June 28, 2013

Middle names

As I sit here waiting for my kitchen floors to dry, I am surfing Pinterest, my favorite on-line obsession. Today I ran across this...


Nothing could be truer. Although my blog is named Karol Ann, no one ever calls me that. There was a time when, if I heard that called out loud, I kind of peed a little. The hair would stand on the back of my neck, and I would wait for what seemed an eternity for the proverbial "other shoe" to drop. My siblings and I were experts, I mean real experts, at covering our tracks, and staying under the radar. We knew from a very early age that mama don't play. I'm not saying we were angels, we weren't. Our fights were plentiful and legendary. We name-called and hair-pulled, and could spit in each other's eye like a champ. But when we acted out it was behind her back. And it was quiet. Or should have been. I can remember covering my brother's mouth so he couldn't scream out and blow our cover. I got my hand bit a few times pulling that, and if he couldn't bite, he'd push spit out onto my hand. Ah, the fun memories. If mom heard the commotion, this is what followed:  "Ellen Karolyn, ugh... Jan Annette... shit... KAROL ANN!" She'd have to go through all of our names and finally spit out the one whose butt was fixin to get kicked.

Mom was one tough cookie. She was born in the early twenties and was one of eleven children. She had five brothers close to her age and was, I understand a handful herself as a teen. She rolled with her brothers and didn't take crap from anybody. Ironically, she entered the convent as a teen to continue her education. In the 30's, school was free until the 8th grade. After that, it cost money. My grandparents were not wealthy and an extended education for eleven kids was out of the question. The convent offered a free education. She joined with her best friend Mary Ellen (my oldest sister's namesake). I imagine Clarissa Augusta (mom) and Mary Ellen got in plenty of trouble in the years they were there together. Mary Ellen stayed in the convent and was a nun until her death. Mom didn't. She came home to help out with the younger siblings and eventually joined the Navy. She met and married my dad (a Navy man) and we were raised by strong, disciplined, and loving parents.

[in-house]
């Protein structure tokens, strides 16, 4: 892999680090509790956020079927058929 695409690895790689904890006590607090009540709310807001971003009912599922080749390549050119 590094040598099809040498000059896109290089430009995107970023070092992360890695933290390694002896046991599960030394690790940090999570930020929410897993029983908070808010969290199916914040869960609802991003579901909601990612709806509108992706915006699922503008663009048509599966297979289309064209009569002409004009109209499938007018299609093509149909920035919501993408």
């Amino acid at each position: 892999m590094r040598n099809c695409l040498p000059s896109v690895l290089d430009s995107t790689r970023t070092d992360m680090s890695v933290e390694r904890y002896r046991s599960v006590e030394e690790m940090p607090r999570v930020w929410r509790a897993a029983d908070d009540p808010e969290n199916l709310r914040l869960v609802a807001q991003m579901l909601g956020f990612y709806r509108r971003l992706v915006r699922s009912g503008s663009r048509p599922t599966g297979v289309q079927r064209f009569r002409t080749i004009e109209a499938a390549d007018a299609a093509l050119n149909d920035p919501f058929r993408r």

Jan and I visited mom recently in her assisted living home. She has a much softer look about her, and seems so frail and fragile now. My sibs see her every day, and I thank God for them for being there for her. They are dedicated children and love her dearly as do I. My distance from her home keeps me from seeing her often, but when I do, she smiles when I walk in the room. This trip, she was in the activity room playing Bingo, one of her lifelong pleasures. I sat quietly next to her as she concentrated on her 2 cards, waiting for each number to be called. Most of the time, she is in a state of confusion and isn't sure what she is supposed to be doing. Bingo seems to ground her and for that hour or so, she is rock solid.

 I'm so grateful you still recognize me, and are in a safe and happy place. I think of you often and laugh at some of our childhood shenanigans that we got away with. And cringe at the ones we didn't.
Love you, mom! from Karol Ann.